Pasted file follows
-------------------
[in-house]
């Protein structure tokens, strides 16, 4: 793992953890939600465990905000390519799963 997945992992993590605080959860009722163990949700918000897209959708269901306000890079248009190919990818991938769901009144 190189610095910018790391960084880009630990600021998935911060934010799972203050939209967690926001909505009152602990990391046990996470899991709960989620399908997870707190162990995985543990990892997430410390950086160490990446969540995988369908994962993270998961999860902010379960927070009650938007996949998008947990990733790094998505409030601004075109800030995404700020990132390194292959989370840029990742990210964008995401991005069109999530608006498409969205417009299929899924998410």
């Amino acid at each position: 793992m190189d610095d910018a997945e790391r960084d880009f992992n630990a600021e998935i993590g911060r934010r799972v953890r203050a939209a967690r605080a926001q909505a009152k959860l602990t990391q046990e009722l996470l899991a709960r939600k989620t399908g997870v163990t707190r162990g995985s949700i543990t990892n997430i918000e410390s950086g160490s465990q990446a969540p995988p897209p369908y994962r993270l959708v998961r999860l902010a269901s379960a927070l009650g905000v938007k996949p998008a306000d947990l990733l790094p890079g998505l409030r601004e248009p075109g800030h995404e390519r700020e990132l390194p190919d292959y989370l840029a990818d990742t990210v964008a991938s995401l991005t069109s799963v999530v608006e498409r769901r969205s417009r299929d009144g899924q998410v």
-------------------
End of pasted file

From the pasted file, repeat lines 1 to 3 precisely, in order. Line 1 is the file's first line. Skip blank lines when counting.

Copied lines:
[in-house]
């Protein structure tokens, strides 16, 4: 793992953890939600465990905000390519799963 997945992992993590605080959860009722163990949700918000897209959708269901306000890079248009190919990818991938769901009144 190189610095910018790391960084880009630990600021998935911060934010799972203050939209967690926001909505009152602990990391046990996470899991709960989620399908997870707190162990995985543990990892997430410390950086160490990446969540995988369908994962993270998961999860902010379960927070009650938007996949998008947990990733790094998505409030601004075109800030995404700020990132390194292959989370840029990742990210964008995401991005069109999530608006498409969205417009299929899924998410």
């Amino acid at each position: 793992m190189d610095d910018a997945e790391r960084d880009f992992n630990a600021e998935i993590g911060r934010r799972v953890r203050a939209a967690r605080a926001q909505a009152k959860l602990t990391q046990e009722l996470l899991a709960r939600k989620t399908g997870v163990t707190r162990g995985s949700i543990t990892n997430i918000e410390s950086g160490s465990q990446a969540p995988p897209p369908y994962r993270l959708v998961r999860l902010a269901s379960a927070l009650g905000v938007k996949p998008a306000d947990l990733l790094p890079g998505l409030r601004e248009p075109g800030h995404e390519r700020e990132l390194p190919d292959y989370l840029a990818d990742t990210v964008a991938s995401l991005t069109s799963v999530v608006e498409r769901r969205s417009r299929d009144g899924q998410v």